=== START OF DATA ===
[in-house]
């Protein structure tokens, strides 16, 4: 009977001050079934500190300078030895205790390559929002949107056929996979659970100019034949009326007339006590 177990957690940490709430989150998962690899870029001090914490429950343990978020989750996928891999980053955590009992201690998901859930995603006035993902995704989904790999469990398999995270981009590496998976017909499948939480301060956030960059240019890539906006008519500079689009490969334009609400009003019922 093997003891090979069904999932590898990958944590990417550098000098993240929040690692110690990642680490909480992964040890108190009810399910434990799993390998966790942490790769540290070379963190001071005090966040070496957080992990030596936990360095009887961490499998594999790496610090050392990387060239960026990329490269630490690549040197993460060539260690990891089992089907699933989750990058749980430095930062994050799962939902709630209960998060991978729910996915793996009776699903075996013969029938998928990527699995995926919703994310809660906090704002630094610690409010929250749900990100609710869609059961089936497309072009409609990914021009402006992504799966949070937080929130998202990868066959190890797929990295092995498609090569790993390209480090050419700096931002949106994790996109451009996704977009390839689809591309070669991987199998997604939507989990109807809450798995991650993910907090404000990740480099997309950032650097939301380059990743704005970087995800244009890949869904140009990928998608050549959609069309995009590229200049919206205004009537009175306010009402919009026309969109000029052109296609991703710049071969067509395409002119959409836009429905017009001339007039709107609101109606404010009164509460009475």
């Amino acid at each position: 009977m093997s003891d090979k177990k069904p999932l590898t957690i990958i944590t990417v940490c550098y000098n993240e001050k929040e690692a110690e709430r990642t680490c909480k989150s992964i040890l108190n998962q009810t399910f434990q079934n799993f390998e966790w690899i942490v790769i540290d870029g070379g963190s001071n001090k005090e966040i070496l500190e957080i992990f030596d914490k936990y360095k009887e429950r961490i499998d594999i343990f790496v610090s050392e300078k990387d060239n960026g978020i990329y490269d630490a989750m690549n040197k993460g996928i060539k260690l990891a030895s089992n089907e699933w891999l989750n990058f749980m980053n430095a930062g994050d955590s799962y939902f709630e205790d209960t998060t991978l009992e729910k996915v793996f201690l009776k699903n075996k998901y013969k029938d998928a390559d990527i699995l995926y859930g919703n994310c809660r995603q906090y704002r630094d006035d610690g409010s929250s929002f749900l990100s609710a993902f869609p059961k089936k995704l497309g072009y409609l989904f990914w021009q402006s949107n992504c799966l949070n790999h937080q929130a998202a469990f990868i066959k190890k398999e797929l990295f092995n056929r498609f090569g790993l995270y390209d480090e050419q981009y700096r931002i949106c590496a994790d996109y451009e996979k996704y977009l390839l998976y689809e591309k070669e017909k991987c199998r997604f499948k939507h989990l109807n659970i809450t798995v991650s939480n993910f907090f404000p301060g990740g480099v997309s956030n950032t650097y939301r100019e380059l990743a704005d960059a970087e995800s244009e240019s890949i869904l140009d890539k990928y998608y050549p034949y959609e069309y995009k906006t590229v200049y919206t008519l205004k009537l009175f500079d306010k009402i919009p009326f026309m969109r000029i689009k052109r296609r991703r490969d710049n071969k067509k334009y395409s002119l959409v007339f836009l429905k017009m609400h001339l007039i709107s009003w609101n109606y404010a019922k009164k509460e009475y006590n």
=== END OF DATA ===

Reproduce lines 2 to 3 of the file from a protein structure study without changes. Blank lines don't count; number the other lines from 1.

């Protein structure tokens, strides 16, 4: 009977001050079934500190300078030895205790390559929002949107056929996979659970100019034949009326007339006590 177990957690940490709430989150998962690899870029001090914490429950343990978020989750996928891999980053955590009992201690998901859930995603006035993902995704989904790999469990398999995270981009590496998976017909499948939480301060956030960059240019890539906006008519500079689009490969334009609400009003019922 093997003891090979069904999932590898990958944590990417550098000098993240929040690692110690990642680490909480992964040890108190009810399910434990799993390998966790942490790769540290070379963190001071005090966040070496957080992990030596936990360095009887961490499998594999790496610090050392990387060239960026990329490269630490690549040197993460060539260690990891089992089907699933989750990058749980430095930062994050799962939902709630209960998060991978729910996915793996009776699903075996013969029938998928990527699995995926919703994310809660906090704002630094610690409010929250749900990100609710869609059961089936497309072009409609990914021009402006992504799966949070937080929130998202990868066959190890797929990295092995498609090569790993390209480090050419700096931002949106994790996109451009996704977009390839689809591309070669991987199998997604939507989990109807809450798995991650993910907090404000990740480099997309950032650097939301380059990743704005970087995800244009890949869904140009990928998608050549959609069309995009590229200049919206205004009537009175306010009402919009026309969109000029052109296609991703710049071969067509395409002119959409836009429905017009001339007039709107609101109606404010009164509460009475």
């Amino acid at each position: 009977m093997s003891d090979k177990k069904p999932l590898t957690i990958i944590t990417v940490c550098y000098n993240e001050k929040e690692a110690e709430r990642t680490c909480k989150s992964i040890l108190n998962q009810t399910f434990q079934n799993f390998e966790w690899i942490v790769i540290d870029g070379g963190s001071n001090k005090e966040i070496l500190e957080i992990f030596d914490k936990y360095k009887e429950r961490i499998d594999i343990f790496v610090s050392e300078k990387d060239n960026g978020i990329y490269d630490a989750m690549n040197k993460g996928i060539k260690l990891a030895s089992n089907e699933w891999l989750n990058f749980m980053n430095a930062g994050d955590s799962y939902f709630e205790d209960t998060t991978l009992e729910k996915v793996f201690l009776k699903n075996k998901y013969k029938d998928a390559d990527i699995l995926y859930g919703n994310c809660r995603q906090y704002r630094d006035d610690g409010s929250s929002f749900l990100s609710a993902f869609p059961k089936k995704l497309g072009y409609l989904f990914w021009q402006s949107n992504c799966l949070n790999h937080q929130a998202a469990f990868i066959k190890k398999e797929l990295f092995n056929r498609f090569g790993l995270y390209d480090e050419q981009y700096r931002i949106c590496a994790d996109y451009e996979k996704y977009l390839l998976y689809e591309k070669e017909k991987c199998r997604f499948k939507h989990l109807n659970i809450t798995v991650s939480n993910f907090f404000p301060g990740g480099v997309s956030n950032t650097y939301r100019e380059l990743a704005d960059a970087e995800s244009e240019s890949i869904l140009d890539k990928y998608y050549p034949y959609e069309y995009k906006t590229v200049y919206t008519l205004k009537l009175f500079d306010k009402i919009p009326f026309m969109r000029i689009k052109r296609r991703r490969d710049n071969k067509k334009y395409s002119l959409v007339f836009l429905k017009m609400h001339l007039i709107s009003w609101n109606y404010a019922k009164k509460e009475y006590n």